Sanitation and Structural Violence

An Indian boy defecates in the open, New Delhi, India

In her article Oh, Shit! Mobile phones more common than toilets, Jen Barr, a student at Emory University earning her masters in global health and her PhD in medical anthropology, discusses the statistic of number of toilets in the world versus number of mobile phones. According to the Copenhagen Concensus report, there are more mobile phones than toilets in the world. This staggering fact demonstrates the significant increase and prevalence of mobile phones in commercialized areas and the lack of sanitation and treatment facilities around the world.

Barr discusses the problems associated with the treatment of wastes around the world: “In places like China, Tanzania, Kenya, Bangladesh, and India, waste is often handled by other humans with limited or no protection, leaving them at risk for a plethora of diseases and conditions and subjecting them to intense social stigma” (Barr).. According to Barr: “an estimated 2.5 billion people lack access to safe sanitation, and over 1.1 people defecate in the open” (Barr).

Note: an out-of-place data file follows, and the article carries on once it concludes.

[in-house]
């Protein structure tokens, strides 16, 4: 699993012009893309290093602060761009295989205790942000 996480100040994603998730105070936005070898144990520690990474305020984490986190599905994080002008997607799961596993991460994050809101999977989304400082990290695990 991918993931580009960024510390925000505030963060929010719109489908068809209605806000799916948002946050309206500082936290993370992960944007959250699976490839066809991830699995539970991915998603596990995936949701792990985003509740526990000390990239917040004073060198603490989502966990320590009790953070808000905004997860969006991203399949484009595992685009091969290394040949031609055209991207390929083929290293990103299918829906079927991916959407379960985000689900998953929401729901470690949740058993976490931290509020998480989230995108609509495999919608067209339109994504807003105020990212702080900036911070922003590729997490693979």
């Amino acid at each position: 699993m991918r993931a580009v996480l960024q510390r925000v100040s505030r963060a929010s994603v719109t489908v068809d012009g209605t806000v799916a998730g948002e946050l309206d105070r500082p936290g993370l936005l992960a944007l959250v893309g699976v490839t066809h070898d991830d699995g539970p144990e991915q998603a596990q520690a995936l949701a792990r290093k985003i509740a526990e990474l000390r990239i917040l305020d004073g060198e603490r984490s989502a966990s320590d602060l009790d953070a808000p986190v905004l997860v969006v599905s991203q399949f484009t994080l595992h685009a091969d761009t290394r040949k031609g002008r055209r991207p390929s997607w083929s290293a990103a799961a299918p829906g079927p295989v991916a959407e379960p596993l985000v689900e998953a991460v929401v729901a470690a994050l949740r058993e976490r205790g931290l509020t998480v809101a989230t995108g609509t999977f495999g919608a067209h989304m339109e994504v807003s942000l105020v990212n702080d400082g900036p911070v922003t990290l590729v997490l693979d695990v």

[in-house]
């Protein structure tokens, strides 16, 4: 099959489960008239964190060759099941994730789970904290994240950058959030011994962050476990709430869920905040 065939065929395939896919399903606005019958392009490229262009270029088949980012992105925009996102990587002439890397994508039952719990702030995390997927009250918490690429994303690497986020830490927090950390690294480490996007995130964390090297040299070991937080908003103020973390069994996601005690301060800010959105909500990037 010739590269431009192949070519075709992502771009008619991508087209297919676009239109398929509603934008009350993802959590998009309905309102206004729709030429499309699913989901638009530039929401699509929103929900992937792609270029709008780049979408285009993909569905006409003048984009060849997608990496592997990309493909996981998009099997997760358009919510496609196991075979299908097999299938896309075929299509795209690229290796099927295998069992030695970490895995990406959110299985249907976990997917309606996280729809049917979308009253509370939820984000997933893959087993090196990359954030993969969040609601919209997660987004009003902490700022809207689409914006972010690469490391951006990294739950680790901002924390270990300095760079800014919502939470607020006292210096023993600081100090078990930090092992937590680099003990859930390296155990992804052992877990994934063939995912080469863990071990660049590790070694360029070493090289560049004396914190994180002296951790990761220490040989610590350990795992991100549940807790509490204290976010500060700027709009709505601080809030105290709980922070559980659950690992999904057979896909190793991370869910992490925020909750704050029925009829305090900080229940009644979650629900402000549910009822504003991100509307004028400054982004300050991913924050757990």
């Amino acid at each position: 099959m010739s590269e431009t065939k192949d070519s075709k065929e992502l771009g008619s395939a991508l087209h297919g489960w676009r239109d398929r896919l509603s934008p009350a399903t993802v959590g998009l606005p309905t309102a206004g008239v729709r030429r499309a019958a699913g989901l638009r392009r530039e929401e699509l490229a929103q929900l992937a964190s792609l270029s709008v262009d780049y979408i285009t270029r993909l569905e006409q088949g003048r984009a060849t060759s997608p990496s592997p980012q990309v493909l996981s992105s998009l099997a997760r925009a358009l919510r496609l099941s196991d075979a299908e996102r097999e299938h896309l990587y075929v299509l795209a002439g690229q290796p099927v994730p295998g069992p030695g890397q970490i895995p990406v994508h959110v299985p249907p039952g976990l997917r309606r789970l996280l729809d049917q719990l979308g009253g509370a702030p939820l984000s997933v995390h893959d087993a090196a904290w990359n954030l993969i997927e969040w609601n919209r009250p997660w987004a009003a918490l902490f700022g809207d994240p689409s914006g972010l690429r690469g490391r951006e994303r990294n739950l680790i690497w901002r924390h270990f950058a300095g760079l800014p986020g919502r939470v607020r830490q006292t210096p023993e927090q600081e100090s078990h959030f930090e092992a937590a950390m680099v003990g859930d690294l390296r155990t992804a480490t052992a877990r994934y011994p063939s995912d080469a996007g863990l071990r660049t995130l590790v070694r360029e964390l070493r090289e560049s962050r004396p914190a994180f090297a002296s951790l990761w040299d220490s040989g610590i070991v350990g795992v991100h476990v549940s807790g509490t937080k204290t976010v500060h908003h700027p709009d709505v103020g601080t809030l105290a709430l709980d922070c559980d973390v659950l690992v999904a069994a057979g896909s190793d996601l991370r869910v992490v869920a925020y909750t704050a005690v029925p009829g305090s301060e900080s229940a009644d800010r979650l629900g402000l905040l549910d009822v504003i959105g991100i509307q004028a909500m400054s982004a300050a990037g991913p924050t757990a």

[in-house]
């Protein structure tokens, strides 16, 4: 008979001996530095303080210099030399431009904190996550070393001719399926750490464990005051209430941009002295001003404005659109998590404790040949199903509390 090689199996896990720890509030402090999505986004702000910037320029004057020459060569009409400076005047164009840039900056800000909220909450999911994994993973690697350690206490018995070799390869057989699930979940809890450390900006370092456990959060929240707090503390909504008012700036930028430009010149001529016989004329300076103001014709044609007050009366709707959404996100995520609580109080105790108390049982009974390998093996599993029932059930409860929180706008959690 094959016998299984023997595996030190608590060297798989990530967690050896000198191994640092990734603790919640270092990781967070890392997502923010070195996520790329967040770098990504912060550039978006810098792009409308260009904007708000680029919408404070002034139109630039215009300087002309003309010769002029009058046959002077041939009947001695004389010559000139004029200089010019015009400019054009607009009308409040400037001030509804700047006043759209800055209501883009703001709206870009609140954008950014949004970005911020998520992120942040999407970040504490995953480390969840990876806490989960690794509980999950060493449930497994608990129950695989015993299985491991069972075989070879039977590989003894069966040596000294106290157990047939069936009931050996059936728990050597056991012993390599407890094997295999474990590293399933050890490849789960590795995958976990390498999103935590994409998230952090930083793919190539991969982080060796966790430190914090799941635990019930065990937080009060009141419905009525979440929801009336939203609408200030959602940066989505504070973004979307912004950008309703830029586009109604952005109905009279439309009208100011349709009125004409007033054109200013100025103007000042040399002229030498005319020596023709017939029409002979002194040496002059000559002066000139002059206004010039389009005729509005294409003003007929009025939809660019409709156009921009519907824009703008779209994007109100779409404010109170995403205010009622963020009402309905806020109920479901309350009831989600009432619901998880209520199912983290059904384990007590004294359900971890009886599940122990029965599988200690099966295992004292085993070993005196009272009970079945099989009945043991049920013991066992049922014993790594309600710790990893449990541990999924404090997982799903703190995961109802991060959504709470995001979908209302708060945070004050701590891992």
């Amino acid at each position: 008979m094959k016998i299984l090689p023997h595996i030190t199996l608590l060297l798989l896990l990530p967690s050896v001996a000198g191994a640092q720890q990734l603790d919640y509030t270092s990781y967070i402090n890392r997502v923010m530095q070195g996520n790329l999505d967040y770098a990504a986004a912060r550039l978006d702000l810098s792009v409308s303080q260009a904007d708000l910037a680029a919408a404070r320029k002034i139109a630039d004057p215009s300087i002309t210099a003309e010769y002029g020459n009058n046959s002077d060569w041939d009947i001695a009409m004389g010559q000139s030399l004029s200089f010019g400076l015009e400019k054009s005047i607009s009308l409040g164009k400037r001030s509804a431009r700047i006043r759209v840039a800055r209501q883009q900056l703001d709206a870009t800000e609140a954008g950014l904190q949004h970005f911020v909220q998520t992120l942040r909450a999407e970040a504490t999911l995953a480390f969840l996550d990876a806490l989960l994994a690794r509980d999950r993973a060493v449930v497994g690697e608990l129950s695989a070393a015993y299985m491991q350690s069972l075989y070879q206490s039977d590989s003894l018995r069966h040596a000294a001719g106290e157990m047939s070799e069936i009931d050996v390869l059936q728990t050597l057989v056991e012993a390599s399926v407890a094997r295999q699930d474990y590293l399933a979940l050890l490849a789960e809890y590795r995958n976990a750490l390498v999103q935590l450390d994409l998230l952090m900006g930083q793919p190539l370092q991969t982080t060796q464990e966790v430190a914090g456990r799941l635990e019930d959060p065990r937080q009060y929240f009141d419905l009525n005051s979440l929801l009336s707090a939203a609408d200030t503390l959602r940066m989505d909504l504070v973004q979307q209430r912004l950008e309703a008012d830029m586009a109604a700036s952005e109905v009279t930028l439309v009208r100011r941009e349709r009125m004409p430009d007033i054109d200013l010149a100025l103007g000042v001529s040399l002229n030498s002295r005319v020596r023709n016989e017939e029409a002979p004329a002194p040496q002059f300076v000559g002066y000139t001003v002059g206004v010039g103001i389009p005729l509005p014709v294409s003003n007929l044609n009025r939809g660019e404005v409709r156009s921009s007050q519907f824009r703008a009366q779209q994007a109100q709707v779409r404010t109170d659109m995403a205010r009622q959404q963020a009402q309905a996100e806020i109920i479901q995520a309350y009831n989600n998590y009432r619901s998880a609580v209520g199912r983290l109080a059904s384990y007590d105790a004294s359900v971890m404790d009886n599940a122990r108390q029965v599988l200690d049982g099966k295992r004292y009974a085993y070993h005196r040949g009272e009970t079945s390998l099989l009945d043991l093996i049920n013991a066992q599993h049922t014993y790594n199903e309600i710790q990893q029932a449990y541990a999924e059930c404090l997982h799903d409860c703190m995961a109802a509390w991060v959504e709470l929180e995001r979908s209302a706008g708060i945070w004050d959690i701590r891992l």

The exposure of people to these diseases and the poor infrastructure of their home countries present a form of structural violence. The countries affected are simply not equipped to deal with the large population of people dealing with sanitation policies. As described in’s article Sanitation in India: The Final Frontier public health is a large issue: “Open defecation is disastrous when practised by groups in close contact with each other. Because India’s population is huge, growing rapidly and densely settled, it is impossible even in rural areas to keep human faeces from crops, wells, food and children’s hands. Ingested bacteria and worms spread diseases, especially of the intestine”. In conclusion, the world is in need of safer sanitation processes that prevent the spread of diseases; potentially the numerous cell phones of the world could be used to spread the word about this global issue.